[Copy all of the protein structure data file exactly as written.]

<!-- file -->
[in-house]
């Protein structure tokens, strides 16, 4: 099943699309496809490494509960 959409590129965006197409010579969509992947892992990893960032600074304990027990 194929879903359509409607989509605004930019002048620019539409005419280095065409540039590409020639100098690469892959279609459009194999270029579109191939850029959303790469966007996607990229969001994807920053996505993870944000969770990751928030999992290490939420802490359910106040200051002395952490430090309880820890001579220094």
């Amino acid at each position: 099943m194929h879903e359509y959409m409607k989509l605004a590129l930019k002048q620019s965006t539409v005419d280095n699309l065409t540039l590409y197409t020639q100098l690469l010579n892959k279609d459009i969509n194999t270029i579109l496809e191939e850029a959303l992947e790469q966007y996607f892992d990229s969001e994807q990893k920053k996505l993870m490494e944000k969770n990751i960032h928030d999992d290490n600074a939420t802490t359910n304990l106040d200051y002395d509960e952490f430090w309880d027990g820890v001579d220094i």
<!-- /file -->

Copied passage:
[in-house]
């Protein structure tokens, strides 16, 4: 099943699309496809490494509960 959409590129965006197409010579969509992947892992990893960032600074304990027990 194929879903359509409607989509605004930019002048620019539409005419280095065409540039590409020639100098690469892959279609459009194999270029579109191939850029959303790469966007996607990229969001994807920053996505993870944000969770990751928030999992290490939420802490359910106040200051002395952490430090309880820890001579220094």
């Amino acid at each position: 099943m194929h879903e359509y959409m409607k989509l605004a590129l930019k002048q620019s965006t539409v005419d280095n699309l065409t540039l590409y197409t020639q100098l690469l010579n892959k279609d459009i969509n194999t270029i579109l496809e191939e850029a959303l992947e790469q966007y996607f892992d990229s969001e994807q990893k920053k996505l993870m490494e944000k969770n990751i960032h928030d999992d290490n600074a939420t802490t359910n304990l106040d200051y002395d509960e952490f430090w309880d027990g820890v001579d220094i």